Electoral systemEdit

Members of the House of Representatives are elected by instant-runoff voting, which in Australia is known as full preferential voting. Each electorate elects one member.

Senators are elected by single transferable vote and proportional representation. In states senators are elected from state-wide six-member districts, and in territories from territory-wide two-member districts.

Ballots are counted at least twice, at the polling place and, starting Monday night after election day, at counting centres.[59][60]

State of electoratesEdit

RedistributionEdit

The Australian Electoral Commission is required, one year after the first sitting day for a new House of Representatives, to determine the number of members to which each State and Territory is entitled. If the number in any state changes, a redistribution will be required in those states. A redistribution will be postponed if it would begin within one year of the expiration of the House of Representatives. Demographic statistics for December 2019 released by the Australian Bureau of Statistics on 18 June 2020 were used to calculate the determination. The population counts confirmed that the number of seats in the House of Representatives was to return to 150, with Victoria gaining a seat (39), and Western Australia (15) and the Northern Territory (1) losing a seat each.[61][62]

The abolition of the Northern Territory's second seat in the determination was controversial.[63] Labor Party senators Malarndirri McCarthy and Don Farrell put forward a private senator's bill which would guarantee the Northern Territory a minimum two seats in the House of Representatives, with the bill referred to the Joint Standing Committee on Electoral Matters.[64] In July 2020, election analyst Antony Green proposed to the Joint Standing Committee on Electoral Matters that the "harmonic mean method" be used to calculate the electoral representation entitlements for the territories.[65] Green also blogged on the history of representation and its applications to states and territories in light of the 2020 redistribution[66][67][68] and his advocacy proved persuasive.[64] In October 2020, deputy prime minister Michael McCormack gave an assurance that the government and opposition would combine to overrule the AEC and maintain the Northern Territory's level of representation. The mechanism by which this would be used to achieved was unclear,[69] however, with Senator Mathias Cormann stating that a two-seat minimum for the territories would be legislated.[70] Mandating a minimum number of seats for the Northern Territory but not the Australian Capital Territory was seen as potentially inequitable, though the ACT's level of representation was not under threat.[64] A 2003 report had also recommended against adopting mandatory minimum entitlements to seats in the House of Representatives for either of the territories.[71]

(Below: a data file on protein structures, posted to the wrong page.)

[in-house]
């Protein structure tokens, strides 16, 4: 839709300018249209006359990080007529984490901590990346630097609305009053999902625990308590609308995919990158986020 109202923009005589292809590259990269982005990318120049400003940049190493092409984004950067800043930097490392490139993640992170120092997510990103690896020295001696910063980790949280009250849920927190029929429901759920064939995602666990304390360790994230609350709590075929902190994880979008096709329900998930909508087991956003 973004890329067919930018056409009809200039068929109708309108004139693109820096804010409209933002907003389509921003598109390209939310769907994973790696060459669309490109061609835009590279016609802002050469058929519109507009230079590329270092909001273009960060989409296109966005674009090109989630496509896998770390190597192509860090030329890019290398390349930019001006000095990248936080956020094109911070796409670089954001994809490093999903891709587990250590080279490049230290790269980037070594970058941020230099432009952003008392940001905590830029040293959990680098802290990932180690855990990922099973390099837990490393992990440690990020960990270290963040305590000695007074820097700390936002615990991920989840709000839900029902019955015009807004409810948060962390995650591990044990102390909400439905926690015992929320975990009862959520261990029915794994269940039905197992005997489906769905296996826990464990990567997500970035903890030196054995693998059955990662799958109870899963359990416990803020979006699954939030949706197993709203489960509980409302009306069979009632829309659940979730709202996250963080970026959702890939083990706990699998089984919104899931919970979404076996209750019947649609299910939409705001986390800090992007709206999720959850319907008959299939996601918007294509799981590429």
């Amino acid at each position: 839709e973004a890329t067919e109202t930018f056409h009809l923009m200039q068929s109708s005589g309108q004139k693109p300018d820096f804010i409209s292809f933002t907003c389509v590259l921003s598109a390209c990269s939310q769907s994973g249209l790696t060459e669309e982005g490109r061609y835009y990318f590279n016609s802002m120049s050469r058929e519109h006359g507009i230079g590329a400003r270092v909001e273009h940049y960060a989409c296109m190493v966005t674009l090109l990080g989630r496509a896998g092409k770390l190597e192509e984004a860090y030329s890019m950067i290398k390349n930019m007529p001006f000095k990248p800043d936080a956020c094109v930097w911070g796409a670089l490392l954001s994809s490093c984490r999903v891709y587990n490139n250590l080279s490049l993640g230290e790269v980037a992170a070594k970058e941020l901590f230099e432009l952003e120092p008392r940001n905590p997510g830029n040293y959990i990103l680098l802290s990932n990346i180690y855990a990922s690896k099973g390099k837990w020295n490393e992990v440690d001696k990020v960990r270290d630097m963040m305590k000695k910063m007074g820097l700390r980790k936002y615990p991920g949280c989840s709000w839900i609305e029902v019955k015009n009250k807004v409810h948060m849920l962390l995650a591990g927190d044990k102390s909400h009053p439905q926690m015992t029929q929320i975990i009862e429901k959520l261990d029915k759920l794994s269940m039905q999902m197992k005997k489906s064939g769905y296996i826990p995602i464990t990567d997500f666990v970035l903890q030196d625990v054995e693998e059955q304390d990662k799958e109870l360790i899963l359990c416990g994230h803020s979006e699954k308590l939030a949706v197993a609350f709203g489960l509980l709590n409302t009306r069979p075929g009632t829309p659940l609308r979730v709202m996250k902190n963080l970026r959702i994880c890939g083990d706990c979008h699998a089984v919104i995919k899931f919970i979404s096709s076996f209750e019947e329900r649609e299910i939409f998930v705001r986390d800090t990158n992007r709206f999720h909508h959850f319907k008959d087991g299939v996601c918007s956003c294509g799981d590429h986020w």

Ultimately, the Joint Standing Committee recommended "enacting a harmonic mean for allocating seats between states and territories, with appropriate public explanation to build understanding for the reform".[64] The Parliament passed the Electoral Amendment (Territory Representation) Act on 9 December 2020, amending the Commonwealth Electoral Act 1918 to use the harmonic mean method for determining representative entitlements for territories relative to states.[72][73] Consequently, the Northern Territory will retain two seats in the House of Representatives at the next election,[72] an outcome achieved without legislating any mandatory minimum level of representation.[64]

December 2020 determination
State Seats Change
New South Wales 47  
Victoria 39   1
Queensland 30  
Western Australia 15   1
South Australia 10  
Tasmania 5  
Australian Capital Territory 3  
Northern Territory 2  
Total 151  

In March 2021, the AEC published its proposal for this redistribution, involving the abolition of the Division of Stirling in Western Australia,[74] the creation of the new Division of Hawke in Victoria (named for former Prime Minister Bob Hawke), and the renaming of the existing Division of Corangamite to the Division of Tucker (in honour of Margaret Tucker, "a Yorta Yorta woman, for her significant work to create a more equal and understanding society for Aboriginal people").[75][76] When the AEC published its final determinations in June 2021, the abolition of Stirling[77] and creation of Hawke were confirmed,[78] but Corangamite would not be renamed to Tucker over concerns that it would be vandalised as "Fucker".[79]

Election pendulum (House of Representatives)Edit

Voter registrationEdit

Enrollment of eligible voters is compulsory. Voters must notify the AEC within 8 weeks of a change of address or after turning 18. The electoral rolls are closed for new enrollments or update of details about a week after the issue of writs for election.[80] Enrollment is optional for 16- or 17-year-olds, but they cannot vote until they turn 18,[81] and persons who have applied for Australian citizenship may also apply for provisional enrollment which takes effect on the granting of citizenship.[82] A total of 17,228,900 people were enrolled to vote in the election, which meant that 96.8% of all eligible Australians were enrolled on the electoral roll.[83]

Election dateEdit

The constitutional and legal provisions that affect the choice of the election date include:[84][85]